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Spatially explicit assessment of land ecological security with spatial variables and logistic regression modeling in Shanghai, China

  • Yongjiu Feng
  • Yan Liu
  • Yu Liu
Original Paper

Abstract

Ecological security is a fundamental component of regional security that has drawn increased attention worldwide over the past two decades. This paper presents a novel approach to assess the status of land ecological security (LES) in Shanghai, China from 1992 to 2011 using spatial variables and a logistic regression model. The LES status of 1745 points within the study area in 1992, 2001 and 2011 was sampled systematically using a 2 × 2 km grid sample frame and evaluated based on an expert method with ten experts from five fields. A five-point Likert scale was used to score the LES status as very insecure, insecure, neutral, secure or very secure. We identified several explanatory factors to the LES status, including distance-based variables describing the proximities to urban center, developed areas and sources of pollution, as well as variables regarding the density of built-up areas and the mean value of normalized difference vegetation index. A logistic regression model was used to quantify the relationship between LES scores and the spatial variables at each of the three time points, resulting in a series of maps illustrating the LES patterns of Shanghai in 1992, 2001 and 2011. The results show that LES is either very insecure or insecure at the center of Shanghai and at its district centers, and the LES of the entire Shanghai municipality has deteriorated significantly from 1992 to 2011. This research contributes to an enhanced understanding of LES changes resulting from rapid urbanization and industrialization of the Shanghai municipality and provides a methodological framework to study LES elsewhere.

Keywords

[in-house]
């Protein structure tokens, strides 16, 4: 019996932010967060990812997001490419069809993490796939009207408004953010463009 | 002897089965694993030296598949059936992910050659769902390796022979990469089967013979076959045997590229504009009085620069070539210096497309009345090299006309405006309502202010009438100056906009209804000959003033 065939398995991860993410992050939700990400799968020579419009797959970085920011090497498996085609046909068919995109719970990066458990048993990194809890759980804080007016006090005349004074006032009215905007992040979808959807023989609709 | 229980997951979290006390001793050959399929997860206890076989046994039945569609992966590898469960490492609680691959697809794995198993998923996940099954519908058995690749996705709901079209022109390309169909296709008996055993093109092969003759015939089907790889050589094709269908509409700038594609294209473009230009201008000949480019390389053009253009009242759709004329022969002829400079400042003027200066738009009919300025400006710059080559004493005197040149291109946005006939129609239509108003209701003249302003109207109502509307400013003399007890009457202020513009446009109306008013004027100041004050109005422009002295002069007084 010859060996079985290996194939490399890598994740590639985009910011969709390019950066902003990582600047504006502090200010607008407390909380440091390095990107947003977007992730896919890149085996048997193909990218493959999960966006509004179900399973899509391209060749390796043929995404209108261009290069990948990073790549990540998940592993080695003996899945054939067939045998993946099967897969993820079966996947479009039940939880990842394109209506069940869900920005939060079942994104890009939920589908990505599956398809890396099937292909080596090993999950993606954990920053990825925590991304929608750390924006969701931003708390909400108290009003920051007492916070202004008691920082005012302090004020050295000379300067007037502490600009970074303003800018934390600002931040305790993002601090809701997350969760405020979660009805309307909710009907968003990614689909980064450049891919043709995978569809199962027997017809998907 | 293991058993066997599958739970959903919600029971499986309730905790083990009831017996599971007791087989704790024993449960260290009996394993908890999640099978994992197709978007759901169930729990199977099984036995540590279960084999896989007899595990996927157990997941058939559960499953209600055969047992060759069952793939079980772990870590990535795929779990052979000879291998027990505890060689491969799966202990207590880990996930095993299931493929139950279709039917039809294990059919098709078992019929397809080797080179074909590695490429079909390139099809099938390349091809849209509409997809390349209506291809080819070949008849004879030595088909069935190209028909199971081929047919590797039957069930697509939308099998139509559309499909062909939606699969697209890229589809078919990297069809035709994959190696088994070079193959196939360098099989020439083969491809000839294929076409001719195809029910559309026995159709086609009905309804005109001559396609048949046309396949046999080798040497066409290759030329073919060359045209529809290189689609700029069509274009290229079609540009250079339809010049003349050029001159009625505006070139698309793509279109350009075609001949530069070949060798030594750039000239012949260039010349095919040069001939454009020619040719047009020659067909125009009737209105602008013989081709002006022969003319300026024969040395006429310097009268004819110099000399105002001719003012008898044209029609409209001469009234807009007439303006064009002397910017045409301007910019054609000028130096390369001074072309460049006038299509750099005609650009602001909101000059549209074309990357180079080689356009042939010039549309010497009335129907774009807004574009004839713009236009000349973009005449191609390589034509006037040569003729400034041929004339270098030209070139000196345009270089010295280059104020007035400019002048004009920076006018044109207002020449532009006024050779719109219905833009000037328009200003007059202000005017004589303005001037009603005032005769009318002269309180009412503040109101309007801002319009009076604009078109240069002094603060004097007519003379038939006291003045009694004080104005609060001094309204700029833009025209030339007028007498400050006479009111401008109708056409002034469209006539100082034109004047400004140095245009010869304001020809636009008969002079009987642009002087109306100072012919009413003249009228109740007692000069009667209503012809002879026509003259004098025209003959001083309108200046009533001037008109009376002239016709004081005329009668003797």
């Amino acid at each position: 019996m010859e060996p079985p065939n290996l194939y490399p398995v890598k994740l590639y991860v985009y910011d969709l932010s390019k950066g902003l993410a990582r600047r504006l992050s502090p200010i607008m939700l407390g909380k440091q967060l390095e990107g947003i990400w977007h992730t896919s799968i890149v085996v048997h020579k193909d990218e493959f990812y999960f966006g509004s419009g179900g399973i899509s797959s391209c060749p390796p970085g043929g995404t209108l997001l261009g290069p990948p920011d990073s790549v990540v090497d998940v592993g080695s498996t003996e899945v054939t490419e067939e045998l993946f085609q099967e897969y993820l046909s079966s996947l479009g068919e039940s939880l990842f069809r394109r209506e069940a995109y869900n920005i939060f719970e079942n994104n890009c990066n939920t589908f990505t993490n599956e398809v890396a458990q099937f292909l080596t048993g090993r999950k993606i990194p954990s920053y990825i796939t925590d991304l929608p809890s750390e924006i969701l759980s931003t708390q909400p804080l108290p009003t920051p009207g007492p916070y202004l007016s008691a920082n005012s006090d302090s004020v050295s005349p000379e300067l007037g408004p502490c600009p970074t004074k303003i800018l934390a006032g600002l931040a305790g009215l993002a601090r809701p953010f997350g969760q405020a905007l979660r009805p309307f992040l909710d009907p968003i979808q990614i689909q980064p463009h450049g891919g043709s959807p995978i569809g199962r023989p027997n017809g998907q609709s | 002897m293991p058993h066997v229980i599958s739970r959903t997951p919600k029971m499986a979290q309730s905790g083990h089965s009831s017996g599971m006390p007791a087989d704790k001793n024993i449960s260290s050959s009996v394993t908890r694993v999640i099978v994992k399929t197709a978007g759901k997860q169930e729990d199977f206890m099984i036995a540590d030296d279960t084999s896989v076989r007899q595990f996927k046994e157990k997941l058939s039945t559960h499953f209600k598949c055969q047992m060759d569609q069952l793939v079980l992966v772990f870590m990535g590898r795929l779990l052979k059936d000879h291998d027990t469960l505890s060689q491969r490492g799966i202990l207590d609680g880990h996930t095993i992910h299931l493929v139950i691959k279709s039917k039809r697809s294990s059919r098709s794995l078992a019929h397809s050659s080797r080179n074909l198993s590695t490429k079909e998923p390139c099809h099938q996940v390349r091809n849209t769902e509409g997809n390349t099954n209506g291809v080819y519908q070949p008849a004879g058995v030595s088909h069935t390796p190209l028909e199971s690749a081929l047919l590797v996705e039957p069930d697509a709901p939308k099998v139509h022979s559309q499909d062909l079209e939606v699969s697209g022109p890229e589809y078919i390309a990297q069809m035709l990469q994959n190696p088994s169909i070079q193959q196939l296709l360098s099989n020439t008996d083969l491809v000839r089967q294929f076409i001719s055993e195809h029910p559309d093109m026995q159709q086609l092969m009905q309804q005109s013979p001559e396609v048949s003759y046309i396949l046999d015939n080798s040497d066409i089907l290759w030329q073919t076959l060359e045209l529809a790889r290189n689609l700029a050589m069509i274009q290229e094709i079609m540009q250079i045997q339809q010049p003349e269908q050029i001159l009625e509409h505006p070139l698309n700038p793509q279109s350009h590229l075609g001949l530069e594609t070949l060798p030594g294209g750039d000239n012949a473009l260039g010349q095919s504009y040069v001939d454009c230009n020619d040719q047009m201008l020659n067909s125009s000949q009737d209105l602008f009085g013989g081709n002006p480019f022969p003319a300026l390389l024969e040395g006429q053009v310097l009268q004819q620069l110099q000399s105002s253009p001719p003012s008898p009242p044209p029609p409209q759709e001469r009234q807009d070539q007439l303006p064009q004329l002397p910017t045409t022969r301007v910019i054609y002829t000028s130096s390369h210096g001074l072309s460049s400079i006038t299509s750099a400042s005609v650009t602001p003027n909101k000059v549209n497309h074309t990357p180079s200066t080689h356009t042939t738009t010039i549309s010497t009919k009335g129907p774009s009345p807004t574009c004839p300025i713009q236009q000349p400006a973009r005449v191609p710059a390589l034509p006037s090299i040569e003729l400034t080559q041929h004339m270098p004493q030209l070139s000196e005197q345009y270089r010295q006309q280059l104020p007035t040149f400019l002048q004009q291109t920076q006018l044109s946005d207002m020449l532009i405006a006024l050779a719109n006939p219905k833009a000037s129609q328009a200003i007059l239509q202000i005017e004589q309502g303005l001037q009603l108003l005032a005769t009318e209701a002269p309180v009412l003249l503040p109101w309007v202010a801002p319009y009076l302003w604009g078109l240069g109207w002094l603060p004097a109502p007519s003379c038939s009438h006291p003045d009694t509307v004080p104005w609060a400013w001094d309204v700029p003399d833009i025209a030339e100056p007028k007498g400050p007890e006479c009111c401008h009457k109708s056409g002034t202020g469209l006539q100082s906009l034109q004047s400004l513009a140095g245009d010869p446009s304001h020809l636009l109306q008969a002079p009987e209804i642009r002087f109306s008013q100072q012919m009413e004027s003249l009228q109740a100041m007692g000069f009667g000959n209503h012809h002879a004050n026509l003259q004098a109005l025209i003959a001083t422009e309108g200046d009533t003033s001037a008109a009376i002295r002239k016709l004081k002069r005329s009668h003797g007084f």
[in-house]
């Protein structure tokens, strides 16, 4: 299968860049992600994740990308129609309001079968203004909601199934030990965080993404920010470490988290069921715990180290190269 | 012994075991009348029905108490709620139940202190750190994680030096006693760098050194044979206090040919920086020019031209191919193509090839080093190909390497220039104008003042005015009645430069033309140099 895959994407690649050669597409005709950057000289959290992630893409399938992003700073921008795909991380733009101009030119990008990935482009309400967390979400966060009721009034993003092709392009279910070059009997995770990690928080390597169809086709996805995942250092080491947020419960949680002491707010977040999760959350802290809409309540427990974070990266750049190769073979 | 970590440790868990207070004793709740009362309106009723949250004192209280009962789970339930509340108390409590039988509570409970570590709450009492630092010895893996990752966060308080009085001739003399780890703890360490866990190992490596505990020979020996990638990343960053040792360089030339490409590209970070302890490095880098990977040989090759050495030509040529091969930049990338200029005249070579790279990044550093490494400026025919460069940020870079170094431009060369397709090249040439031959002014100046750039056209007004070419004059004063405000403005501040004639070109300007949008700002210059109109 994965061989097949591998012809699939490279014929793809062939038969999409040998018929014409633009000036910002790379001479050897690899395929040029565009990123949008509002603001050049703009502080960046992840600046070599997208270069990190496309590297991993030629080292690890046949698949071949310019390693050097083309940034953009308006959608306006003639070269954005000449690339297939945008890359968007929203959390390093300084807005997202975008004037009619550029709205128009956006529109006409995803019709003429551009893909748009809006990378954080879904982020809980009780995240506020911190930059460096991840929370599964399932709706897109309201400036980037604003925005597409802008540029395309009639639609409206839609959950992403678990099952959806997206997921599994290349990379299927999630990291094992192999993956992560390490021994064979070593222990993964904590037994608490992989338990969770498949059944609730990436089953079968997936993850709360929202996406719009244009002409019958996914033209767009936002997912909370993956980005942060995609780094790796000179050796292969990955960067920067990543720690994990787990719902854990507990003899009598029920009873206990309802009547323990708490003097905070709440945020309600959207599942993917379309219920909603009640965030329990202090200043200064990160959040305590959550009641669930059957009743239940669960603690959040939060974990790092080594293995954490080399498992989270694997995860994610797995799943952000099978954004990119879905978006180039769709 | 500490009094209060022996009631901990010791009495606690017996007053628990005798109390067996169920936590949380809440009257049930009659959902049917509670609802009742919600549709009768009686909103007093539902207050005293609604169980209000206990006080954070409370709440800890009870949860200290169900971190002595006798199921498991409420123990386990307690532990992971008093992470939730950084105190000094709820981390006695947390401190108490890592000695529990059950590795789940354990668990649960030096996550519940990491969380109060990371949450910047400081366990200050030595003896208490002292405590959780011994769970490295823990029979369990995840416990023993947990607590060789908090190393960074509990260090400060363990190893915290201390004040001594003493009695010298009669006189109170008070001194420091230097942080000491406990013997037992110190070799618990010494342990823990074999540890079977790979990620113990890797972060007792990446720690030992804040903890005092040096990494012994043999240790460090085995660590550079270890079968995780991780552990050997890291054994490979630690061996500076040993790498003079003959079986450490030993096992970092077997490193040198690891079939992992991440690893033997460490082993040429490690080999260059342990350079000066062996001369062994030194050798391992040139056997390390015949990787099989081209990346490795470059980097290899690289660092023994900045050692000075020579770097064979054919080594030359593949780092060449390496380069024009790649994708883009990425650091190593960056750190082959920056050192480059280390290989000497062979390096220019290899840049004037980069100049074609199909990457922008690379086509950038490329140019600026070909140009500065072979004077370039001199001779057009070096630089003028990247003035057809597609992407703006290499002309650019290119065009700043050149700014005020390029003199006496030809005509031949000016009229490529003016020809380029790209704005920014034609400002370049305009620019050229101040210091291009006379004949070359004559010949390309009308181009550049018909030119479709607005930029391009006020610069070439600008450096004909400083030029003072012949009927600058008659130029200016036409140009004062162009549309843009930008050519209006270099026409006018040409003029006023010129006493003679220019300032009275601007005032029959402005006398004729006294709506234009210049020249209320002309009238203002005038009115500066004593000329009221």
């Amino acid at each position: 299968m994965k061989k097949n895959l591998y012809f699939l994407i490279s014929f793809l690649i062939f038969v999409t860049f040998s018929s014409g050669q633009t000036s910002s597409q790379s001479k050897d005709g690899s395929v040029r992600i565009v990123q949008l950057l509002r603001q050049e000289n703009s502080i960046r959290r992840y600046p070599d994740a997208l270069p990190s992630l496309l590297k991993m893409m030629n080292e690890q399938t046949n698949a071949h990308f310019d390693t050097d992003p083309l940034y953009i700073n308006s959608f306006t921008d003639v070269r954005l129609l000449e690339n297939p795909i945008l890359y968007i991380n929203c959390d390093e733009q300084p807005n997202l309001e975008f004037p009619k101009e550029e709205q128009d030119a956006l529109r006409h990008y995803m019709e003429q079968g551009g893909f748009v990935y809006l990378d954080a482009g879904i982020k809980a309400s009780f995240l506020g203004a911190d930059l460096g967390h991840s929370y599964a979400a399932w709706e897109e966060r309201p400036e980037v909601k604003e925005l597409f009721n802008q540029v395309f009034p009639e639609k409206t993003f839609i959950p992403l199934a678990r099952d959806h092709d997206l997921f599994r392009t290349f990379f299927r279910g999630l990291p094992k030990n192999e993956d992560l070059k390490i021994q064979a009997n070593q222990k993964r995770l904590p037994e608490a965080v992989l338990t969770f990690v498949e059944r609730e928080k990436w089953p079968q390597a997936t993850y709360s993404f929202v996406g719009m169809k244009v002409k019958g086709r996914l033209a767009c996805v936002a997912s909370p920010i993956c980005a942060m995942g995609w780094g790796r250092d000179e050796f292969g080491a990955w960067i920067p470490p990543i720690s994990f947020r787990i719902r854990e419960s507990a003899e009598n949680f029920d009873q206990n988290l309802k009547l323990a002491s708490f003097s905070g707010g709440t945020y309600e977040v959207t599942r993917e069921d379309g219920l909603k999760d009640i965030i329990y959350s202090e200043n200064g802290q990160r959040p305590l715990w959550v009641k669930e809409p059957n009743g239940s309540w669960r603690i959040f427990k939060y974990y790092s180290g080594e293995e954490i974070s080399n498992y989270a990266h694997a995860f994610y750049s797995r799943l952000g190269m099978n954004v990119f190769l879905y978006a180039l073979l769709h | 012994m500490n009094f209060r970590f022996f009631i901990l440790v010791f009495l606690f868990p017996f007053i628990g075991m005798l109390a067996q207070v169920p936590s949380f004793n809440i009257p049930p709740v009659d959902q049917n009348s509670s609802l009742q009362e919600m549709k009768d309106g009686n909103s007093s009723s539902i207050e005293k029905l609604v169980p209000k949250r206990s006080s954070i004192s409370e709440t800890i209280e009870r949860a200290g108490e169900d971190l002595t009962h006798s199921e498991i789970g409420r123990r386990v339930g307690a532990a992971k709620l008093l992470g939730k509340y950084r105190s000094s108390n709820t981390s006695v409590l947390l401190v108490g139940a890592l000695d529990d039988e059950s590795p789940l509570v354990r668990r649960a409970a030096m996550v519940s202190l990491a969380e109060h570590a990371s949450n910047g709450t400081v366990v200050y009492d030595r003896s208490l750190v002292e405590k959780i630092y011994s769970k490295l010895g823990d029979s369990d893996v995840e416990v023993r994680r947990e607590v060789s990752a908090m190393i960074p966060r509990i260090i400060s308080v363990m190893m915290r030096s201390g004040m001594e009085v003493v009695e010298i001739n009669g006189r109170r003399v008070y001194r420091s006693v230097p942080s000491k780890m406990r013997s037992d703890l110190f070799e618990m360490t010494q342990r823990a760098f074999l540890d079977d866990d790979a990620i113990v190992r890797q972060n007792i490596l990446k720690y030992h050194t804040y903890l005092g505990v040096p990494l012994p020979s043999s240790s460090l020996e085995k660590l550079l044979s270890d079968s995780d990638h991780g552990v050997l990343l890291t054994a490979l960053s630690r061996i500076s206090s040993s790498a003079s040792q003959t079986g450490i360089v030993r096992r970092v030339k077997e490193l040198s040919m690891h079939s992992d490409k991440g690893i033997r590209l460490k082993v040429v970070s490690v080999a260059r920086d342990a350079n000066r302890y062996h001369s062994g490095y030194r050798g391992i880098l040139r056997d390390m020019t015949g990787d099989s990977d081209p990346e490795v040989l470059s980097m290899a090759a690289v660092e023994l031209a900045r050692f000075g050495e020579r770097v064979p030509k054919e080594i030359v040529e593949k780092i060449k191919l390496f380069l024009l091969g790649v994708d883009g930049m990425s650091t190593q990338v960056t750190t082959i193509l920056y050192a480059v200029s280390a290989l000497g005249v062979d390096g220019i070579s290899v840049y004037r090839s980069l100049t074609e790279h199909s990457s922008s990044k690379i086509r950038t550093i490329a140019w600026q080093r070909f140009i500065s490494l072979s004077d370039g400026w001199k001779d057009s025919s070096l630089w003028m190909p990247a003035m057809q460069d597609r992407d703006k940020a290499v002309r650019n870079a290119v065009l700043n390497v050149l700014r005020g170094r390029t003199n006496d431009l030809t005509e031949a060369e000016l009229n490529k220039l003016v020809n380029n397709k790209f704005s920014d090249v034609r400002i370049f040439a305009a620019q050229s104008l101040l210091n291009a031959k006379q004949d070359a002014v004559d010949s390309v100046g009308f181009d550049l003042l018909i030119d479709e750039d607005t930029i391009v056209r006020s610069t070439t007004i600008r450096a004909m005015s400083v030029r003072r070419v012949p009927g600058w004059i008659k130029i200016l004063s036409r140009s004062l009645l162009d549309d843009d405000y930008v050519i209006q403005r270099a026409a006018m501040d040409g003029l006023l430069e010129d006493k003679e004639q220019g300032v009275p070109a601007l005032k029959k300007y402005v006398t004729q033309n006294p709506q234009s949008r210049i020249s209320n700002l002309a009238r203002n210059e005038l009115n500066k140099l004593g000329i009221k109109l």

Land ecological security (LES) Expert evaluation methods Spatial variables Logistic regression Change analysis Shanghai 

Notes

Acknowledgments

This study was supported by National Natural Science Foundation of China (Project No. 41406146), and Natural Science Foundation of Shanghai Municipality (Project No. 13ZR1419300).

Compliance with Ethical Standards

Conflict of interest

The authors declare that they have no conflict of interest

Ethical approval

All procedures performed in studies involving human participants were in accordance with the ethical standards of the institutional and/or national research committee and with the 1964 Helsinki declaration and its later amendments or comparable ethical standards. This article does not contain any studies with animals performed by any of the authors. Informed consent was obtained from all individual participants included in the study.

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Copyright information

© Springer-Verlag Berlin Heidelberg 2016

Authors and Affiliations

  1. 1.College of Marine SciencesShanghai Ocean UniversityShanghaiChina
  2. 2.The Key Laboratory of Sustainable Exploitation of Oceanic Fisheries Resources (Shanghai Ocean University)Ministry of EducationShanghaiChina
  3. 3.School of Geography, Planning and Environmental ManagementThe University of QueenslandBrisbaneAustralia

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